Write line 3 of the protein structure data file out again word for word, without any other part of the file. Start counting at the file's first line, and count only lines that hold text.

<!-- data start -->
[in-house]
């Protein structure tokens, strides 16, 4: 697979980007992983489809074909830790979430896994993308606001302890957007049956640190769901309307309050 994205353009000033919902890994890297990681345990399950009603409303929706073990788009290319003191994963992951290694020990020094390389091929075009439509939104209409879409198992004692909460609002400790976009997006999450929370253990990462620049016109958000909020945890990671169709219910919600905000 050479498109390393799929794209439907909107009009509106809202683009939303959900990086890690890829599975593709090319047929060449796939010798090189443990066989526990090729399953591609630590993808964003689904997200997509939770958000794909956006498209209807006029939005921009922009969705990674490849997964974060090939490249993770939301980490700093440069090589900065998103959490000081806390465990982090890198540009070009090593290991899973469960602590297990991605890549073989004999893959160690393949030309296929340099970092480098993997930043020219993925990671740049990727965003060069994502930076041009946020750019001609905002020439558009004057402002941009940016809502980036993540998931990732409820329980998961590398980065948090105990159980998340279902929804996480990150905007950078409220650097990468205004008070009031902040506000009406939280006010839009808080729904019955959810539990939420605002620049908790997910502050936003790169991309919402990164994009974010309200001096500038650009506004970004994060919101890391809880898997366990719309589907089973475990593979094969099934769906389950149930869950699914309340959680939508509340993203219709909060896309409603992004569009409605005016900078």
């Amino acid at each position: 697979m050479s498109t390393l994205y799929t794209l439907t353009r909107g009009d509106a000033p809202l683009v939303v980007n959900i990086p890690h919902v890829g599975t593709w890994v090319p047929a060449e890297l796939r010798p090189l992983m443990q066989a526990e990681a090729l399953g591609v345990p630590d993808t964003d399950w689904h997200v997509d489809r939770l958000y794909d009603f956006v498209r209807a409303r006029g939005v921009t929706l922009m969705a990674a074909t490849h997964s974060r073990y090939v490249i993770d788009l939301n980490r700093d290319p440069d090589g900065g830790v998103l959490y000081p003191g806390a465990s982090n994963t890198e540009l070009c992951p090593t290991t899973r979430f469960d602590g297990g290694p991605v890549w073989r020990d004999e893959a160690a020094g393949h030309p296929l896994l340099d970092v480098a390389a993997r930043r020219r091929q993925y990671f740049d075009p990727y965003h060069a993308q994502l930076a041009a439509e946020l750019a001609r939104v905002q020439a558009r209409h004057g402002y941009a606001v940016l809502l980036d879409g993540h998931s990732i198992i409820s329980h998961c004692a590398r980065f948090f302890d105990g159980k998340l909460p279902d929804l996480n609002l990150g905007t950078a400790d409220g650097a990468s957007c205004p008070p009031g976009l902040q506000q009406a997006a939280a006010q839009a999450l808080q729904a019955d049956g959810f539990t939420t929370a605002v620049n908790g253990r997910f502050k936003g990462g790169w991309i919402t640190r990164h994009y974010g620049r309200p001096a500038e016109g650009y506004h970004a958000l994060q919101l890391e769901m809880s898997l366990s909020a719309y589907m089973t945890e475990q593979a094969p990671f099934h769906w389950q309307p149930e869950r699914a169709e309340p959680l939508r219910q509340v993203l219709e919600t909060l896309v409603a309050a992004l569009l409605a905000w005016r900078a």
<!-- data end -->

């Amino acid at each position: 697979m050479s498109t390393l994205y799929t794209l439907t353009r909107g009009d509106a000033p809202l683009v939303v980007n959900i990086p890690h919902v890829g599975t593709w890994v090319p047929a060449e890297l796939r010798p090189l992983m443990q066989a526990e990681a090729l399953g591609v345990p630590d993808t964003d399950w689904h997200v997509d489809r939770l958000y794909d009603f956006v498209r209807a409303r006029g939005v921009t929706l922009m969705a990674a074909t490849h997964s974060r073990y090939v490249i993770d788009l939301n980490r700093d290319p440069d090589g900065g830790v998103l959490y000081p003191g806390a465990s982090n994963t890198e540009l070009c992951p090593t290991t899973r979430f469960d602590g297990g290694p991605v890549w073989r020990d004999e893959a160690a020094g393949h030309p296929l896994l340099d970092v480098a390389a993997r930043r020219r091929q993925y990671f740049d075009p990727y965003h060069a993308q994502l930076a041009a439509e946020l750019a001609r939104v905002q020439a558009r209409h004057g402002y941009a606001v940016l809502l980036d879409g993540h998931s990732i198992i409820s329980h998961c004692a590398r980065f948090f302890d105990g159980k998340l909460p279902d929804l996480n609002l990150g905007t950078a400790d409220g650097a990468s957007c205004p008070p009031g976009l902040q506000q009406a997006a939280a006010q839009a999450l808080q729904a019955d049956g959810f539990t939420t929370a605002v620049n908790g253990r997910f502050k936003g990462g790169w991309i919402t640190r990164h994009y974010g620049r309200p001096a500038e016109g650009y506004h970004a958000l994060q919101l890391e769901m809880s898997l366990s909020a719309y589907m089973t945890e475990q593979a094969p990671f099934h769906w389950q309307p149930e869950r699914a169709e309340p959680l939508r219910q509340v993203l219709e919600t909060l896309v409603a309050a992004l569009l409605a905000w005016r900078a």